Hockey commentator Bill Tonner dead at 86
Woodstock, Ont. - Bill Tonner, a hockey commentator and a former news editor at the daily Woodstock Sentinel-Review, has died. He was 86.
Tonner was the live commentator for CKOX radio for Woodstock hockey games in the 1950s and 1960s and covered some memorable moments, including the Woodstock Athletics' trip to Winnipeg for the 1964 Allan Cup senior hockey championship. Tonner died Saturday at his home.
``He especially enjoyed speaking with senior citizens when they had dinner at the Navy Club,'' his son Mark said Monday. ``He'd joke
around and tell stories on what it's like to be old.''
Tonner eventually made the switch from radio to print as a reporter with the Sentinel- Review and worked his way up through the ranks to become news editor until his retirement in 1981.
Whether it was in person or through his regular column at the newspaper, many remember Tonner for his sense of humour.
``We always had a fun time working together,'' said Walter Manning, who retired as a printer with the Sentinel-Review in 1996. ``The stories he used to tell kept us in stitches.''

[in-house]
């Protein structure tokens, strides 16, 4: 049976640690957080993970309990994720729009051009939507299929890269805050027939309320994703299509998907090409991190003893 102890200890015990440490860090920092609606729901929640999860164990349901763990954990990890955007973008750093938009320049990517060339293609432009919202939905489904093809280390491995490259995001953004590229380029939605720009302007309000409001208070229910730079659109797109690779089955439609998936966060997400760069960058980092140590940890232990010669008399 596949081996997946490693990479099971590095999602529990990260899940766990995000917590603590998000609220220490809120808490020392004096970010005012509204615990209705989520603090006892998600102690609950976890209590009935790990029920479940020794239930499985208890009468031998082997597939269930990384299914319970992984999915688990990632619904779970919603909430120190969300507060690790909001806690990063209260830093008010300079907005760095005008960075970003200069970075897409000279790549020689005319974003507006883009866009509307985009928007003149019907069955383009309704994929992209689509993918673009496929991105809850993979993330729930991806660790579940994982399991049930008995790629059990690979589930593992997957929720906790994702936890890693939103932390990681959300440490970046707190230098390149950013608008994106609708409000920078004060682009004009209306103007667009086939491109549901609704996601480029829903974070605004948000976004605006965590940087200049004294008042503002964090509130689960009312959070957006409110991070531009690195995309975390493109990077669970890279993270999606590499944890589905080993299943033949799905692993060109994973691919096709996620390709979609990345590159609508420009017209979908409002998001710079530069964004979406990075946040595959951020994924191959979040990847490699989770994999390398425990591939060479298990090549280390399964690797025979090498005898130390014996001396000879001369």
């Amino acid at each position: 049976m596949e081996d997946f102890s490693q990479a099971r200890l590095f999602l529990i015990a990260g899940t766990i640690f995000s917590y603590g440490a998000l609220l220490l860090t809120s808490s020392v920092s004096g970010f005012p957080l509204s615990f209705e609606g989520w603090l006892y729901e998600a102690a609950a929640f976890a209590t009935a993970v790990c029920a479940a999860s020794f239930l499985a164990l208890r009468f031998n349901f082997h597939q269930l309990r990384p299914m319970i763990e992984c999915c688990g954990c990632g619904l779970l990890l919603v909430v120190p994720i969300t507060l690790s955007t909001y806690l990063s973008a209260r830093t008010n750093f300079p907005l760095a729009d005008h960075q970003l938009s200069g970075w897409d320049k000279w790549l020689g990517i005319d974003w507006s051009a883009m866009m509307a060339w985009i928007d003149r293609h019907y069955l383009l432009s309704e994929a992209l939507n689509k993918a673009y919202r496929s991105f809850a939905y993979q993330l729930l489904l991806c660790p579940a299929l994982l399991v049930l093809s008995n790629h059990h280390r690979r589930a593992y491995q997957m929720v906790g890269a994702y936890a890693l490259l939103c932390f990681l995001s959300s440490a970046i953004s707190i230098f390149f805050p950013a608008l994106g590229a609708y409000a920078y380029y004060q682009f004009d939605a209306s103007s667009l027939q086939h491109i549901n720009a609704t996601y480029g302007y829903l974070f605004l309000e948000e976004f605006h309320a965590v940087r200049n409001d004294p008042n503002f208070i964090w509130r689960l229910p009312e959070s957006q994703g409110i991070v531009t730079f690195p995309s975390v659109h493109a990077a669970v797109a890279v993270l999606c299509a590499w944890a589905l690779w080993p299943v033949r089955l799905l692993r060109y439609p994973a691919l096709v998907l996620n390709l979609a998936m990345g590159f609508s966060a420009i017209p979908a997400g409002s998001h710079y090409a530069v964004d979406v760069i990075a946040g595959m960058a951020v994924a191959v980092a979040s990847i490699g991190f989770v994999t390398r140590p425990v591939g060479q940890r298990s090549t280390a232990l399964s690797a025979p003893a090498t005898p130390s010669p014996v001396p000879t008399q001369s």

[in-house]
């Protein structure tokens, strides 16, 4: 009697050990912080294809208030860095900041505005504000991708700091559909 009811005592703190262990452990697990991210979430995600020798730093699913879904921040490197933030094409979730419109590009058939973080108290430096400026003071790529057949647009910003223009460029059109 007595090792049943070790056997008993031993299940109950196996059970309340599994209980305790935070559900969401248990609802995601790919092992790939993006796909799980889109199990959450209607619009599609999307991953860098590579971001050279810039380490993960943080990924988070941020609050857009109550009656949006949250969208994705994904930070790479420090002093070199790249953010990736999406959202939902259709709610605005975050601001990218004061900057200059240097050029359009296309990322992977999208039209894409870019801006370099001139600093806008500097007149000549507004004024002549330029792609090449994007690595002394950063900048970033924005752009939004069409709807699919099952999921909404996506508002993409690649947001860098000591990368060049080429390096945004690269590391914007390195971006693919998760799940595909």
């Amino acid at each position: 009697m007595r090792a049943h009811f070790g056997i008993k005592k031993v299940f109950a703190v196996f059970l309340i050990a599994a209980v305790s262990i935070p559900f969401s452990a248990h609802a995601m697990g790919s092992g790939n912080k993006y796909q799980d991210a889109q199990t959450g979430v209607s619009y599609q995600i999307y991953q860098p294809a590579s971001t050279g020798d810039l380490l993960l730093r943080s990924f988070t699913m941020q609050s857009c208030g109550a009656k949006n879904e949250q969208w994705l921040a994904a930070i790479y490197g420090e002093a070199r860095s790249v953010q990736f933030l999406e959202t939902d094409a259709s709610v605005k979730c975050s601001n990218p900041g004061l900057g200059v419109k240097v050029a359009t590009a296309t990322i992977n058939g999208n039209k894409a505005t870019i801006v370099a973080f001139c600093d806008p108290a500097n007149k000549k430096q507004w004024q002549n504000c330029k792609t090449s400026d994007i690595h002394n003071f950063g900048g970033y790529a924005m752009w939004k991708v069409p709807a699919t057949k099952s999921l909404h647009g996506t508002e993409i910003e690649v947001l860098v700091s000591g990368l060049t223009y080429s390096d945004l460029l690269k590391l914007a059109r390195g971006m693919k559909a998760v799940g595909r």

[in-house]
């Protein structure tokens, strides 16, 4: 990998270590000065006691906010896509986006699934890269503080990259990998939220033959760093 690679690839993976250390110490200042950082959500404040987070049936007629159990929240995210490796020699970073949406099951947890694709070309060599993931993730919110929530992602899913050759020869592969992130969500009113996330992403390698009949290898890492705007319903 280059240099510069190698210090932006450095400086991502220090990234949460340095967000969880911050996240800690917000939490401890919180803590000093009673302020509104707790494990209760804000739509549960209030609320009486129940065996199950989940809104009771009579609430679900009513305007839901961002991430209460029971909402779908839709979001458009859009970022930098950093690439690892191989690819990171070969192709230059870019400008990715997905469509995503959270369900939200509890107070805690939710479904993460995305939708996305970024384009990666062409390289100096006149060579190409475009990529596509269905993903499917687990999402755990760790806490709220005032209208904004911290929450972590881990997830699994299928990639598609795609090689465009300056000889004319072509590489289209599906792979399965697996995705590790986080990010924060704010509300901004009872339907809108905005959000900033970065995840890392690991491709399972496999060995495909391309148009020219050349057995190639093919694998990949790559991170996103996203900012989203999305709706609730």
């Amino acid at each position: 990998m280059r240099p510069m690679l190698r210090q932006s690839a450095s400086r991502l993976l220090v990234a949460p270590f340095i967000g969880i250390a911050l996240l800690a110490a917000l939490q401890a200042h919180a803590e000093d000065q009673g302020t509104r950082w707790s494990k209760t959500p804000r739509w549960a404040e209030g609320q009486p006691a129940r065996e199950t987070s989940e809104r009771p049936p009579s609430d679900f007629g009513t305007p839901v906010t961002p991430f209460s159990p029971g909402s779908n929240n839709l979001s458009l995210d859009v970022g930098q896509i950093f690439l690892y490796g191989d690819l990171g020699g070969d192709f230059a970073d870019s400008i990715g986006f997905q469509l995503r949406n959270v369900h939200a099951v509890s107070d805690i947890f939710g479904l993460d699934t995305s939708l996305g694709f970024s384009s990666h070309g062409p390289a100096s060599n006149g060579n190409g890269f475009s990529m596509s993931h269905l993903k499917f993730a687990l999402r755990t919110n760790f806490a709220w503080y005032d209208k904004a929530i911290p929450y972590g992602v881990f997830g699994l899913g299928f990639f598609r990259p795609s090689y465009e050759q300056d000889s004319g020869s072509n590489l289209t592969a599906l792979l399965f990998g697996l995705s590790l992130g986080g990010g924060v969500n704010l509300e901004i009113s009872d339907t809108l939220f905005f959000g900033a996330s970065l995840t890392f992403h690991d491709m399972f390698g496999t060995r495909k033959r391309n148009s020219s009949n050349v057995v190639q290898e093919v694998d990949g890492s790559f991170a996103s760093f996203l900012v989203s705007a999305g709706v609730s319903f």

Tonner described his column in 1996 in a special feature about the closing of the Perry Street Arena.
``My writing style was to always include some humour,'' he said. ``What I tried to do was write about what I thought and at the time what the people were thinking about on different issues. I guess it was my position to say the things other people wanted to say.''
Born in Glasgow, Scotland, in 1916, Tonner moved to Saint John, N.B., in 1924 where he attended elementary and secondary school.
He later spent 11 years as a sailor and, during the Second World War, was a gunnery officer on merchant ships.
After the war he went to work with a radio station in New Brunswick before taking time off to attend a broadcasting school in 1950.
After retiring from the Sentinel-Review, Tonner continued to write his column occasionally until he suffered a stroke.
Tonner was a family man, with eight sons and too many grandchildren to count, Mark said.
``It was pretty busy around Christmas time,'' he said. ``There was so many of us ... He was always proud of his boys.''
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